Two Māori wards suggested by Horizons Regional Council for 2022 election

The hīkoi arrives at Horizons Regional Council ahead of the Māori wards vote in May. The council has decided it will have two Māori wards for the 2022 election.
David Unwin/Stuff
The hīkoi arrives at Horizons Regional Council ahead of the Māori wards vote in May. The council has decided it will have two Māori wards for the 2022 election.

The unique status of the Whanganui River is one of the reasons why a wider Manawatū council wants to have distinct rohe for Māori-elected councillors.

Horizons Regional Council, like many others across the country, is working out how guaranteed Māori representation will work.

It voted in May to establish Māori seats, elected by those on the Māori electoral roll, in time for the 2022 local body elections.

The number of people on the Māori roll means Horizons would have two Māori-elected councillors, but the council has been working on how those people would be elected.

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Horizons Regional Council joins authorities in Palmertson North, Tararua and Waikato by introducing Māori wards for the 2022 elections.

The council, meeting via audio-visual link due to the alert level 4 lockdown, voted on Tuesday to consult on having two Māori wards with a councillor in each.

The wards, also known as constituencies, have the placeholder names Raki Māori and Tonga Māori, but councillors wanted people to suggest names.

The council also voted to maintain the same number of people in general wards, meaning there would be 14 councillors after the 2022 election.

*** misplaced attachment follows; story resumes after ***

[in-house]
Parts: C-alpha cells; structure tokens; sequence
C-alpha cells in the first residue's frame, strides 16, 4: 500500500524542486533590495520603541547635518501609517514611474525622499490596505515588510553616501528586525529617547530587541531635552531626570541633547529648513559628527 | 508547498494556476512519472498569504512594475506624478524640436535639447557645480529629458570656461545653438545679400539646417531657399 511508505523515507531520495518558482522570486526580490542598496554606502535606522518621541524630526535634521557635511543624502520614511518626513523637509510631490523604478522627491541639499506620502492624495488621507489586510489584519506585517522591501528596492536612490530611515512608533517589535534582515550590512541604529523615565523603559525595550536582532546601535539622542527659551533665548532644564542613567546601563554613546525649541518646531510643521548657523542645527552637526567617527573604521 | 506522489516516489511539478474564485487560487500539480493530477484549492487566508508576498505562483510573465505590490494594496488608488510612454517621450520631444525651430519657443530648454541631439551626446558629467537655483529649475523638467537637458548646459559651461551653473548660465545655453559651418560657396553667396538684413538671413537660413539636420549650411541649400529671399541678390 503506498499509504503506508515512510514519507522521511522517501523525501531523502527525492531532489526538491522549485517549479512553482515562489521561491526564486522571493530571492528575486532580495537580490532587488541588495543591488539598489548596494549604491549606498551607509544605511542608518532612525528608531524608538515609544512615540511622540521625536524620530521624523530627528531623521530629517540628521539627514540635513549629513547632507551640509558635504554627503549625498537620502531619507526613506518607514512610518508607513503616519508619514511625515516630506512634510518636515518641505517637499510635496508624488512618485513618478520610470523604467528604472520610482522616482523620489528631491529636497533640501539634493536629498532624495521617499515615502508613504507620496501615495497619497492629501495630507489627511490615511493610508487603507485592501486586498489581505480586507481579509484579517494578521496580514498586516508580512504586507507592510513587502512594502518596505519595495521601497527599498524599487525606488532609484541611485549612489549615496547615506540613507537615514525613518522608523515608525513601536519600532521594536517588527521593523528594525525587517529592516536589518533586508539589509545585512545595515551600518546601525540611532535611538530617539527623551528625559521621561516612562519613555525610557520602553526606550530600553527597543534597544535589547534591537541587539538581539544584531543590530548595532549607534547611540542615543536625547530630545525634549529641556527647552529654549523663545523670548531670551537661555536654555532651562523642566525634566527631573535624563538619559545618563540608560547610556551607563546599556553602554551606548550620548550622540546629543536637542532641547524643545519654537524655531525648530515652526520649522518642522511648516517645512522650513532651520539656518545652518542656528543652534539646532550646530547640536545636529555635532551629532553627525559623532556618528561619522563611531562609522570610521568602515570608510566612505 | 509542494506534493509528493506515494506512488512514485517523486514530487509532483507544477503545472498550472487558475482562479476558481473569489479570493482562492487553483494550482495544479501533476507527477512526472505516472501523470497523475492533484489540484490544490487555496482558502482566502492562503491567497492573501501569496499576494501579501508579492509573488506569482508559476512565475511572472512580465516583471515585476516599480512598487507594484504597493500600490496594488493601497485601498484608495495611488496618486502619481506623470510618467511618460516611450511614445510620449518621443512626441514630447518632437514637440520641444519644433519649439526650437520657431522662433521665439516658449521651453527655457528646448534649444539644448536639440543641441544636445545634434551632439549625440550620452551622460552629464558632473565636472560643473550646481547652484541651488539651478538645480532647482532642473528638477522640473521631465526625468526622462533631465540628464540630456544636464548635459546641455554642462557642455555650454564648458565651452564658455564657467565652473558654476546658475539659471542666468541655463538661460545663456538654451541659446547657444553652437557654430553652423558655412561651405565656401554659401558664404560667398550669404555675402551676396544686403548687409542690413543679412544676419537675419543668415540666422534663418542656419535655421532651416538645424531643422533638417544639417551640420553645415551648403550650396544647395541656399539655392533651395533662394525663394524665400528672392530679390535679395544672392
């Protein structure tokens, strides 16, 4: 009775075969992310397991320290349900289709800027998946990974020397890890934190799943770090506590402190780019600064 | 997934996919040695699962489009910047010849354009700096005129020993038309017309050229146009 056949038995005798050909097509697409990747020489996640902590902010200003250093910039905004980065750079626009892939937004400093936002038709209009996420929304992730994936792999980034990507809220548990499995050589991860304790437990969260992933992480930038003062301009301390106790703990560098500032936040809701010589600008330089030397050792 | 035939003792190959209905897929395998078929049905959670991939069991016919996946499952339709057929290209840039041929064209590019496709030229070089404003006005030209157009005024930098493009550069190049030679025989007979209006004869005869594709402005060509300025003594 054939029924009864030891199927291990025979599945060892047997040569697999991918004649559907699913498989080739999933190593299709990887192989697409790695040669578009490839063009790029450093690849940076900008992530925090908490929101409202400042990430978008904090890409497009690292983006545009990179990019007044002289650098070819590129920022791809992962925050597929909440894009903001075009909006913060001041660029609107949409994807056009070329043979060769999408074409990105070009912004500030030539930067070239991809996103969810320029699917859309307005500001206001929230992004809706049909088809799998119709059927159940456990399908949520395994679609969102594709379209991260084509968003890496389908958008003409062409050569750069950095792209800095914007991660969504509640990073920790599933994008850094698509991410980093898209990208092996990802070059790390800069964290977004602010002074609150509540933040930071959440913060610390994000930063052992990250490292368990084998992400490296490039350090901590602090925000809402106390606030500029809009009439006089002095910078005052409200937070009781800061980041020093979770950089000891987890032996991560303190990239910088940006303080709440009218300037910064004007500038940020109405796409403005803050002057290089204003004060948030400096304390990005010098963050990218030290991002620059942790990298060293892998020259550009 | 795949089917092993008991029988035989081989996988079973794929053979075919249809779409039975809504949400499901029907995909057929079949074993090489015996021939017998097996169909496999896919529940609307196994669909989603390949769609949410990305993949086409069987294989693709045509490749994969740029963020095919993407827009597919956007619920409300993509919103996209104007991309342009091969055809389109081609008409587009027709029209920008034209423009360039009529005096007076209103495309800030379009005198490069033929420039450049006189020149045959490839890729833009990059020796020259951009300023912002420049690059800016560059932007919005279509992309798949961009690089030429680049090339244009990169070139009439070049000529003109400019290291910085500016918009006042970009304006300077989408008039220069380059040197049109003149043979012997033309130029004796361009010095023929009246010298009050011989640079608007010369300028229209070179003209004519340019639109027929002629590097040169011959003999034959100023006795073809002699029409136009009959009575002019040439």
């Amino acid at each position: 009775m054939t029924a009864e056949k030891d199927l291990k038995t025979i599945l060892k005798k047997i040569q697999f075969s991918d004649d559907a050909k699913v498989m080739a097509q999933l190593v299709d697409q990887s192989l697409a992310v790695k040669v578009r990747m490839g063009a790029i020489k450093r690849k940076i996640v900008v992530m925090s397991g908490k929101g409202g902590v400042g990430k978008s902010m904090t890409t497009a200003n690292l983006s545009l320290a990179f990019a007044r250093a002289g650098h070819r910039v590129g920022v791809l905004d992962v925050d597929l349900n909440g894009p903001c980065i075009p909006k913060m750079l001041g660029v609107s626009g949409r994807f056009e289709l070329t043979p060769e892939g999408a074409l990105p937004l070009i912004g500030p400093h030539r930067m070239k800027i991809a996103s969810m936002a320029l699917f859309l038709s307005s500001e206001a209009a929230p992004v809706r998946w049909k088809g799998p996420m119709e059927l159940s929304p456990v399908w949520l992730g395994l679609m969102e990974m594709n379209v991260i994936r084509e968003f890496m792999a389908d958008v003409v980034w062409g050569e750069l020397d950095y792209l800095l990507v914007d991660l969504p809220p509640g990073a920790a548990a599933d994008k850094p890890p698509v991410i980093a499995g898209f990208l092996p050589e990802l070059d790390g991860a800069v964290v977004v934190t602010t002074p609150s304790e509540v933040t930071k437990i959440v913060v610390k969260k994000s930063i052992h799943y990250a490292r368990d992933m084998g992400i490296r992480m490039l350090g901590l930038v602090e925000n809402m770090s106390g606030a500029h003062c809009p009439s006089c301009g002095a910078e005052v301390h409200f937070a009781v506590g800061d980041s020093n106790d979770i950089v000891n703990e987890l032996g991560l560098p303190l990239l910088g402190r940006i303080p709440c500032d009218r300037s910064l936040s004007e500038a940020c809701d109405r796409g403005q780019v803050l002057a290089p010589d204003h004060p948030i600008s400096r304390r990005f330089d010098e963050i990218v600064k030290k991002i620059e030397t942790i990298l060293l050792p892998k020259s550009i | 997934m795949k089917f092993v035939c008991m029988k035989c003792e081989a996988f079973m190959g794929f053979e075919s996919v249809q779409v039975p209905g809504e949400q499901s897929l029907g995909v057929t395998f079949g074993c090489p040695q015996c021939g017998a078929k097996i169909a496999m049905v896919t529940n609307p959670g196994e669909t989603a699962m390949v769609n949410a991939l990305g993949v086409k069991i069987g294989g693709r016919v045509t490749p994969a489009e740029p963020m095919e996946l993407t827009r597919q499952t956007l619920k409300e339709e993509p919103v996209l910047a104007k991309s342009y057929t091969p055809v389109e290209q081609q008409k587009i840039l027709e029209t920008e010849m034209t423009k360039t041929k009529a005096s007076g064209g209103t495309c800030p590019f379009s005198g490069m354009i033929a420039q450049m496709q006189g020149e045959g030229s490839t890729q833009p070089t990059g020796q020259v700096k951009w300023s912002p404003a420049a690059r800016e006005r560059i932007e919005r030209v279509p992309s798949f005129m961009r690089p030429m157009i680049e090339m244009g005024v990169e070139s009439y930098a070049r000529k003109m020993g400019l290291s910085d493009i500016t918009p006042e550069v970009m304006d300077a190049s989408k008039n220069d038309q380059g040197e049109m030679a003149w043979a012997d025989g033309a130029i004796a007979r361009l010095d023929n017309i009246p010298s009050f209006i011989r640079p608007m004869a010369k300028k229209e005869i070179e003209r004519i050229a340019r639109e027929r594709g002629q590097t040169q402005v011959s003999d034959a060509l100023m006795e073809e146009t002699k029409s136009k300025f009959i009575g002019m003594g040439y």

Officers did give a suggestion on keeping the number of councillors at 12, which would have left Horowhenua with one councillor and Palmerston North with three, but that was rejected.

Cr Nicola Patrick​ said the wards were not about iwi representation, but many iwi across the north of Horizons’ rohe were linked in various ways, including their relationship with the Whanganui River.

Cr Emma Clarke​ said having two wards ensured Māori from different areas could have their unique relationships with the environment expressed at the council table.

One of those relationships was the one with the Whanganui River, which in 2017 was the first river in the world to be recognised as an indivisible and living being, giving it the legal rights a person would have, she said.

Cr Jono Naylor​ said staying at 12 made it difficult for smaller communities to have good representation.

Cr Sam Ferguson​ said having two Māori wards ensured councillors did not have to cover a massive area.

It would be difficult for a councillor in Taumaranui to travel to Levin for meetings with constituents, he said.

Cr Wiremu Te Awe Awe​ said Māori wards were nothing new, given Parliament had geographically defined Māori seats for decades.

“We know we’re not really voting for iwi representatives, but for the best person for the job.”

No matter what decision the council reaches after consultation, the Local Government Commission will need to give it the final tick as it will not meet the commission’s guidelines.

The commission prefers to have one councillor for every 10 per cent of the population, but Horizons’ areas have not matched that since 2006.

Ruapehu would be well outside that 10 per cent figure, but other suggestions in the past – such as making it one large area with Whanganui – have been declined by Horizons to enable good representation in Ruapehu.